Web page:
Calculation of iron absorption was based on the shift in the isotopic ratios after a 14-d incorporation period as described by Walczyk et al [29]. Circulating iron was calculated on the basis of the blood volume, which was estimated from the participant's height and weight [30]. Isotopic ratios were calculated according to the principle of isotope dilution [29] and taking into account that isotopic labels are not monoisotopic [31]. An incorporation rate of 80% of the absorbed iron into red blood cells was assumed for our group of young women [32].

Statistical Analysis

Data analysis was performed in Excel (Microsoft Office 2007, Microsoft, Seattle, USA), GraphPad Prism version 6.01 for Windows (GraphPad Software, San Diego, CA, USA) and PASW software (version 18.0; IBM SPSS, Chicago). P values<0.05 were considered significant. Visual check and Shapiro-Wilk test were used to check for normality of the distribution. Normally distributed data were expressed as mean ± SD, non-normally distributed as median (interquartile range) and as geometric mean ± SD. Fractional iron absorption distribution was log-transformed to normality. Log-transformed fractional iron absorption from FFP and FWFP meals were compared using paired t tests. Pearson's correlation was used to test for association between (log) SF and log fractional iron absorption from different meals.


Apparent Phytase Activity and Phytic Acid in Grains, Nuts and Seeds

Apparent PAC ranged from 0.2 PU/g DM for fonio to 2.9 PU/g DM for whole wheat (Table 1). The optimal conditions for PAC of grains, nuts and seeds were 50°C and pH≈5. Whole wheat grain (cereal) showed the highest PAC compared to the legume (Bambara nut) and oilseeds (Hibiscus, Baobab, African locust bean and pumpkin seeds), having PAC lower than 1 PU/g DM.

Table 1. Apparent phytase activity and phytic acid content of untreated grains, nuts and seeds.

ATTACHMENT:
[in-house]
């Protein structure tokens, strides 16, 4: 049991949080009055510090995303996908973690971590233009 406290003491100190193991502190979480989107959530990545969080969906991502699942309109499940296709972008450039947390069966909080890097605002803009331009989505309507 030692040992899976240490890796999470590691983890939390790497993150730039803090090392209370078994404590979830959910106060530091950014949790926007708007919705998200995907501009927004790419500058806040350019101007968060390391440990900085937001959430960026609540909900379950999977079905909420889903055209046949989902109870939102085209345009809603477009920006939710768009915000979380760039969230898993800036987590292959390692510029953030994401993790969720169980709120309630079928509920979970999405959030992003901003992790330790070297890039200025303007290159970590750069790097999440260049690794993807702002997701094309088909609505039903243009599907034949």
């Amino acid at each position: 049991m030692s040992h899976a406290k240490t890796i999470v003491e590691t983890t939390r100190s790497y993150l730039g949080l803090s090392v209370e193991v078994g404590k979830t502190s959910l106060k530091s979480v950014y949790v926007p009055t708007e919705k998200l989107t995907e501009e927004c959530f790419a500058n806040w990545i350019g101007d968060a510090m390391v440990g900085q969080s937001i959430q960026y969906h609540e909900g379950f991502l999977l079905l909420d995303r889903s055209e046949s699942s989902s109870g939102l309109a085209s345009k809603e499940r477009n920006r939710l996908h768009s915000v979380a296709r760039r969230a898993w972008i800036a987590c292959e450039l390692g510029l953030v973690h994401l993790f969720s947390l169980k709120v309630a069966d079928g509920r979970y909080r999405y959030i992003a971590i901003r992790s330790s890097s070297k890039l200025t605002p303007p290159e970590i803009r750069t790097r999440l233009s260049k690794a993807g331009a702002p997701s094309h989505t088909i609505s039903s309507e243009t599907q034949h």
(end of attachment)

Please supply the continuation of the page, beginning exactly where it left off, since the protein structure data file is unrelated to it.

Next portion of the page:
Phytic acid in all the untreated grains, nuts and seeds ranged from 0.4 g/100 g DM in Bambara nut to 4.3 g/100 g DM in pumpkin seed, with higher levels in oilseeds (except African locust bean) compared to cereals and legumes (Table 1). The PA content in cereal grains was in the same range while apparent differences were observed among the oilseeds.

Phytic Acid Degradation in Fonio Porridge

Figure 2 shows PA degradation in porridge with the addition of 25% of whole grain wheat. Phytic acid decreased from 87.5 g/100 g DM at 0 min of incubation to 27.5 g/100 g DM at 30 min of incubation, corresponding to 30% of reduction. After 1, 2 and 4 hours of incubation, PA concentration was 0.18 g, 0.12 g and 0.11 g, respectively, indicating that removal of PA was almost complete after 1 hour of incubation (50°C, pH≈5).

Figure 2. Phytic acid (IP6) content in fonio (75%) - wheat (25%) flour porridge at different incubation time (0 to 240 min).

Participants in Iron Absorption Study

Sixteen participants were recruited, but one did not complete the test because suffering from malaria on day 16. Participants were aged 24 years-old on average, with a mean (±SD) body mass index (BMI) of 21.2±3.3. Mean (±SD) hemoglobin and body iron stores concentration was 11.9±1.4 g/L and 3.5±4.9 mg/kg, respectively. Median (25th–75th) ferritin and transferrin receptor was 22.9 (12.7–74.8) µg/L and 6.0 (5.2–7.6) mg/L, respectively. Seven subjects had moderate anaemia. Three subjects had iron deficiency anemia and one subject was iron deficient but not anemic. Mean (±SD) CRP and AGP concentration was 3.4±7.8 mg/L and 0.8±0.2 mg/L, respectively. The CRP and AGP concentration was elevated for two (14.7 and 28.2 mg/L) and three participants (1.05, 1.04 and 1.06 g/L) respectively.

Test Meals.

Iron concentration in the portion (240 g) of fonio flour porridge and fonio-wheat flour porridge was respectively 0.34 mg and 0.51 mg. Mean (±SD) phytate concentration in FFP and FWFP was respectively 96.0±16.2 mg and 16.2±4.4 mg. The phytate∶iron molar ratio decreased from 23.7: 1 in FFP to 2.7∶1 in FWFP. The non dephytinised fonio porridge meal with iron fortification showed a phytate∶iron ratio of 1.9∶1, which decreased to 0.3∶1 in FWFP meal (Table 2).

Table 2. phytate, phytate∶iron molar ratio and iron absorption from high phytate (without wheat) and low phytate (with wheat) iron-fortified fonio porridges.